For me, my career has not been about climbing the corporate ladder to see how much money I can make or how many people I can boss around. My goal has always been about being engaged with businesses that are involved in helping people accomplish something that is inherently good. At Footnote.com (now fold3.com), I was involved with a special team that helped launch the first “Virtual Vietnam War Memorial”. Our team took over 3,000 digital photos of the memorial in Washington DC, stitched them together, and made it searchable. Anyone could come to the site, search for a name on the wall, and have the result zoom into the actual place where that name exists on the wall. Additionally, we constructed the virtual wall to be interactive where people could add their comments, photos and stories to the names. This initiative had a special place in my heart because my dad is a Vietnam War hero. I was actually able to include him in my marketing campaign where he described his experience using this virtual monument to find his long lost friend. To see the emotion that it stirred within my dad and other veterans as they used the site, still gives me a sense of gratitude that I was able to be involved in such a worthy cause.
What advice would you suggest to your colleagues in your industry to thrive and avoid burnout?
The key to avoiding burnout is balance. And I don’t mean balance between different projects so you can get more work done at your job. I’m talking about balance between work and other things in your life that you are passionate about. For me, that passion is family. I’ve gone down that road where I was working long hours and was away from home more than I would like. This resulted in strained relationships within my family and
made me despise my job. The more disciplined I became in controlling the amount of time I spent at my job, really turning off work when I was at home and dedicating time to the things that matter most, the more balanced I became. With that balance, my family life was stronger and I found more passion for my work.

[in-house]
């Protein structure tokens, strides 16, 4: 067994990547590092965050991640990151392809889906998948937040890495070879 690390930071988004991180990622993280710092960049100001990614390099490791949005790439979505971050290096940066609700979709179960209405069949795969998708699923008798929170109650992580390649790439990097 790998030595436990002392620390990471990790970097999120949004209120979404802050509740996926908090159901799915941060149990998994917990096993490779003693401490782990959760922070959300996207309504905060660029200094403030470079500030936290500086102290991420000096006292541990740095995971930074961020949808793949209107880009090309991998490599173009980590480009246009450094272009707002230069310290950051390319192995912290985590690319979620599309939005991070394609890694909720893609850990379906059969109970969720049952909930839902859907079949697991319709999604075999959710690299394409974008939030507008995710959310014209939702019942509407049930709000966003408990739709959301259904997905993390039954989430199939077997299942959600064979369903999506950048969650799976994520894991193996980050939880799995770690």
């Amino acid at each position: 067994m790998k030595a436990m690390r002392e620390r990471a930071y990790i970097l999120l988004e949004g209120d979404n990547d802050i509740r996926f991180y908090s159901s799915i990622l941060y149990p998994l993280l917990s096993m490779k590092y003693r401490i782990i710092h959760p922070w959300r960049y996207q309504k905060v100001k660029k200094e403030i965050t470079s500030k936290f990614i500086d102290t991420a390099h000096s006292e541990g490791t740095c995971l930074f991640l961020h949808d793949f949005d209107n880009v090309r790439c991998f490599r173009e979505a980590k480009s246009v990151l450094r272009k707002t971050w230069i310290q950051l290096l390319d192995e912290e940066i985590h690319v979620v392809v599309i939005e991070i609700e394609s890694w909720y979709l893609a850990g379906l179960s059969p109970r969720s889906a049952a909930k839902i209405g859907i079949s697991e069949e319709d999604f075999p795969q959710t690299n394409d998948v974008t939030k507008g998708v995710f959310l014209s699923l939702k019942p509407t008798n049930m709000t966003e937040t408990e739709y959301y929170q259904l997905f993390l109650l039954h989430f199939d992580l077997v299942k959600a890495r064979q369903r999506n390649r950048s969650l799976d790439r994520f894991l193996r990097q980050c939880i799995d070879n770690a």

What advice would you give to other leaders about how to create a fantastic work culture?
Culture is a big focus at Deseret Digital Media and is something we work on continually. However, developing a strong culture is more than just providing snacks in the break room, having a ping pong table in the lobby or taking the company out to watch the newest Star Wars movie (we have done all of that). What I’ve seen work in developing a strong culture is showing that you genuinely care about those you work with. Take time to express interest in them personally and show them that you care by providing acts of kindness. A helping hand will do more to strengthen culture than placing free candy bars at the receptionist’s desk.
I have helped load couches and beds into a truck when someone on my team has moved into a new home. I’ve sat down with them and had tearful discussions about their struggles with depression. I brought one colleague flowers when their pet cat passed away. I’ve done these types of things not to get a pat on the back or be known as a really nice guy at the office. I’ve done this because I truly care about them and their well being. Your employees will not just see that you care, but feel that you care, and that creates an environment where a culture of creativity, cooperation and collaboration can thrive.
Ok, thank you for all that. Now let’s move to the main focus of our interview. Many people have become anxious just from the dramatic jolts of the news cycle. The fears related to the coronavirus pandemic have only heightened a sense of uncertainty, fear, and loneliness. From your experience or research what are five steps that each of us can take to develop serenity during such uncertain times? Can you please share a story or example for each.